Walking around the new museum, what is remarkable is the quality of the finish and the materials. The cost of the National Museum has been controversial—6.1bn kroner (around £500m)—but it is not hard to see where the budget has gone. The exterior is clad in Norwegian slate, with young vines starting to grow up it. The floors are oak and the fixings are bronze. The spectacular Light Hall at the top is walled with marble.
This is a museum designed to last for centuries, and environmental concerns were also paramount: the National Museum is planned to have half the carbon footprint of similar buildings, and uses water from the fjord for heating and cooling. “In terms of sustainability, the materials you use are quite important,” Hindsbo says. “So for instance it’s recycled steel, then the slate on the façade is a stone that can last for centuries and age gracefully. And the same for the oak floors. Maybe it would be easier or cheaper to buy a linoleum floor, but then you will need to change that in five or ten years.”
Of course, Norway has grown rich from oil—it boasts the world’s largest sovereign wealth fund—but, like the Gulf states, needs to transition eventually to a future that is free from fossil fuels. One way of doing that is attracting more tourists. The National Museum joins last year’s Munch Museum, the 2007 Opera House and 2012’s Astrup Fearnley Museum as part of a string of attention-grabbing new cultural buildings along Oslo’s harbour. It is part of a new outward-looking face for this traditionally modest country.
“There has been this huge investment in cultural institutions in Norway, in Oslo in particular in the last decade,” Hindsbo says. “So that’s quite special and significant. We need to work closely together to maintain the momentum that we’ve got now. To have art take another position in society. And also to use art to make Norway [assume] a position internationally.”
But Hindsbo points out that international tourists are not the only target. “We are also the National Museum, so we work very specifically with Norway, with telling stories from our collection that will have links to all parts of the country,” she says. “It’s important that the people of Norway feel an ownership of the new museum and our collection.”
The opening of the National Museum is the end of a long process, drawn out further by Covid and construction delays. The museums were merged administratively in 2003-05; in 2008 the site of the new museum was chosen; an architectural competition was held in 2009, won by the German-Italian architect Klaus Schuwerk; and building commenced in 2014. It was supposed to open in 2020, but delays pushed it back to 11 June of this year.
As a result, many of Norway’s artistic treasures have been out of view for several years—the old National Gallery closed in 2019. To help mitigate this, some key works from the collection have been toured around the country, many visiting the spots they depict.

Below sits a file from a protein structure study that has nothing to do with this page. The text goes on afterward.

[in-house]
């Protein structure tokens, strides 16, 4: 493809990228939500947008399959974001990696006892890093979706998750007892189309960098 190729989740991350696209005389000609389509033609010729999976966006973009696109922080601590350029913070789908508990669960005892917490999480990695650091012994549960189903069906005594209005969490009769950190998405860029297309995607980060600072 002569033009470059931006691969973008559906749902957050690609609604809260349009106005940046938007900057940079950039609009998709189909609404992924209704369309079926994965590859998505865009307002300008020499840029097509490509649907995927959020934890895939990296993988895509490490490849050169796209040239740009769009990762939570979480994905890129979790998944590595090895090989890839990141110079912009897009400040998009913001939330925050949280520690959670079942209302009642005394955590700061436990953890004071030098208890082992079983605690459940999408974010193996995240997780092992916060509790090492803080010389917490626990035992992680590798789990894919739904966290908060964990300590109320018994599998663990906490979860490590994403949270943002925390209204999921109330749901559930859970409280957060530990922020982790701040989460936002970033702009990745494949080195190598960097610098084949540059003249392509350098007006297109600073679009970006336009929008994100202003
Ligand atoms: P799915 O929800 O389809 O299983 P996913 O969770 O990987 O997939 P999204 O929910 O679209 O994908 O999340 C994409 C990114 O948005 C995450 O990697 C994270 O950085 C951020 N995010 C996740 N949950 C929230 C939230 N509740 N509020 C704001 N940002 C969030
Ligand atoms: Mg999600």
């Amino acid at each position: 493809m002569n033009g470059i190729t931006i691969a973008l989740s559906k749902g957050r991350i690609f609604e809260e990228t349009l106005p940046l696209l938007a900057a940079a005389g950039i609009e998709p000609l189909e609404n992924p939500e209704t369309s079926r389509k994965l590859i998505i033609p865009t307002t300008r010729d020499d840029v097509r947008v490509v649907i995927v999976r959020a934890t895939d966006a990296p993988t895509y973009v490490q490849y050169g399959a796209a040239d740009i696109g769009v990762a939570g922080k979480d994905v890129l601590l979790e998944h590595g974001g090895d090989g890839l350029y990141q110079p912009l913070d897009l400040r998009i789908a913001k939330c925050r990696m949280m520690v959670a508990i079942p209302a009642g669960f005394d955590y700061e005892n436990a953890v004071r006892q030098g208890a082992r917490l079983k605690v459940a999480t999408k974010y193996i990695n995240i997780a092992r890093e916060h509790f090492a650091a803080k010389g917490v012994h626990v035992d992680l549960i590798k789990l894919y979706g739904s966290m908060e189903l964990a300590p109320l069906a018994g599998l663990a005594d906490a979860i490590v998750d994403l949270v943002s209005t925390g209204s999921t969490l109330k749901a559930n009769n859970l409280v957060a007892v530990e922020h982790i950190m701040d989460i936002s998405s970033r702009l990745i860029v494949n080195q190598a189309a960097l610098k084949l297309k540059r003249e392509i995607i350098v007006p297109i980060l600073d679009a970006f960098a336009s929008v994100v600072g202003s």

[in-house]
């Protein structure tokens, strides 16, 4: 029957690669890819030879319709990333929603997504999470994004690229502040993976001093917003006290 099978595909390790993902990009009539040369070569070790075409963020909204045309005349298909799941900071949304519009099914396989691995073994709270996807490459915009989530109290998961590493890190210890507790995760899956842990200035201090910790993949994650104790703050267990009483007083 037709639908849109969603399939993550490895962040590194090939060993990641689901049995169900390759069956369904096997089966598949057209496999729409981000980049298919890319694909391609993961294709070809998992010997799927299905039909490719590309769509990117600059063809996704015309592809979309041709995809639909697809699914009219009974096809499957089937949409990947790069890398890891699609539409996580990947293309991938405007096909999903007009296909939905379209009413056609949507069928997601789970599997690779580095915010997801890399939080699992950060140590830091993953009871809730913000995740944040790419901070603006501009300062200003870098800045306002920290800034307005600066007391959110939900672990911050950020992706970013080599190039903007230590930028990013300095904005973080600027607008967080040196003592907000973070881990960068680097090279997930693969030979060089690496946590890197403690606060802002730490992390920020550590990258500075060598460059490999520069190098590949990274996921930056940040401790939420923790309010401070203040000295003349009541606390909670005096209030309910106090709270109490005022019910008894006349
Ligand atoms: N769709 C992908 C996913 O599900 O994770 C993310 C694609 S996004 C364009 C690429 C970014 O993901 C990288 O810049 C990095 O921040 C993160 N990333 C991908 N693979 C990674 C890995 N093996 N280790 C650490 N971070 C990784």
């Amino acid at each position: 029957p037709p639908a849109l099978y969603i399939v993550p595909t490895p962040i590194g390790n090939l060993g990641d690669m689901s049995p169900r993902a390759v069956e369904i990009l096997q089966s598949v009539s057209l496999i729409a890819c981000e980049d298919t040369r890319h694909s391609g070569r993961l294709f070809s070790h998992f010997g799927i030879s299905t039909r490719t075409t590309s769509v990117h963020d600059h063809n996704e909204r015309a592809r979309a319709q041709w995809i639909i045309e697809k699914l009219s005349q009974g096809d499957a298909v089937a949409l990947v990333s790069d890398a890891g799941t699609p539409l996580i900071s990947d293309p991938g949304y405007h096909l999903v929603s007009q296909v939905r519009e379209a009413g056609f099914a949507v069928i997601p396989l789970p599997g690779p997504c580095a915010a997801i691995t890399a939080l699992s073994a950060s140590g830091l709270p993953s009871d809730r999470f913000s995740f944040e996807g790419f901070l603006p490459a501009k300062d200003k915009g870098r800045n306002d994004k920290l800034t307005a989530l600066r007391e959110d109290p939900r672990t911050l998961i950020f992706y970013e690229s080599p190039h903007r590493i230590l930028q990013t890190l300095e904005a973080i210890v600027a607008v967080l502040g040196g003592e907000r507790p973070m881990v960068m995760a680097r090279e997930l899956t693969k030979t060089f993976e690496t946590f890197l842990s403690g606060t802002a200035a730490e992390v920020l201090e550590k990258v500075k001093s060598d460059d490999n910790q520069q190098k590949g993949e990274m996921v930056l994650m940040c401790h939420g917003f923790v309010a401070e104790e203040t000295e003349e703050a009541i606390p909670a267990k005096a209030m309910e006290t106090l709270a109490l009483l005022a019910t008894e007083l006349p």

My interview with Hindsbo takes place just over a month before the opening—the museum looks almost ready and they are just completing essential safety testing. As this marathon project approaches the finishing line, what does she hope visitors will feel?
“For a Norwegian audience, I would say pride,” she says. “To be extremely proud of what we’ve got in Norway, what kind of collection. What kind of cultural nation we’ve become and have been, for a lot longer than Norwegians probably think. And for the international audience? I can’t wait to be back.”
The signature space of the museum sits on the top of the building. The Light Hall is a long cuboid with walls made from thin, translucent layers of marble between panes of glass. At night, it will glow with the light of 9,000 energy-efficient LEDs and can be clearly seen from planes approaching Oslo’s Gardermoen Airport. Like Tate Modern’s Turbine Hall, it will be home to a series of single-artist contemporary commissions, but in form it is more reminiscent of the glass box that spans the London museum’s chimney. Inside it is 130 metres long and seven metres high.
Behind the series of galleries that house the museum’s contemporary collection is a special room dedicated to works from the Fredriksen Family Collection. The large gallery space is highly adaptable, with fold-out walls and a curtain system that allows it to be easily divided into smaller spaces, for example to show video work. This is to allow the displays to adapt rapidly to changing situations and also to reduce the material waste associated with rebuilding exhibitions.
Whereas most of the galleries are windowless or overlook interior courtyards, the Salon on the second floor offers a widescreen view of Oslo’s harbour. It will have a bar serving drinks and light meals and an area for visitors to rest. The back of the space is enlivened by Sol LeWitt’s Wall Drawing #839, donated by the Norwegian financial services company Storebrand. The Salon overlooks the courtyard café created behind the old train station buildings in front of the museum, one of which is now home to the Nobel Peace Center.
Oslo has been missing one of its defining spaces for over three years. The closure of the old National Gallery in 2019 meant saying goodbye to the room dedicated to the city’s most celebrated artistic son. The new Edvard Munch room evokes the old one. It will have 18 paintings, including The Girls on the Bridge (1901), Self-Portrait with Cigarette (1895), as well as probably the second most famous painting in the world, 1893’s The Scream. Further Munch works can be seen in the corridor outside as well as in the main hang.
• Read more about Norway’s new National Museum here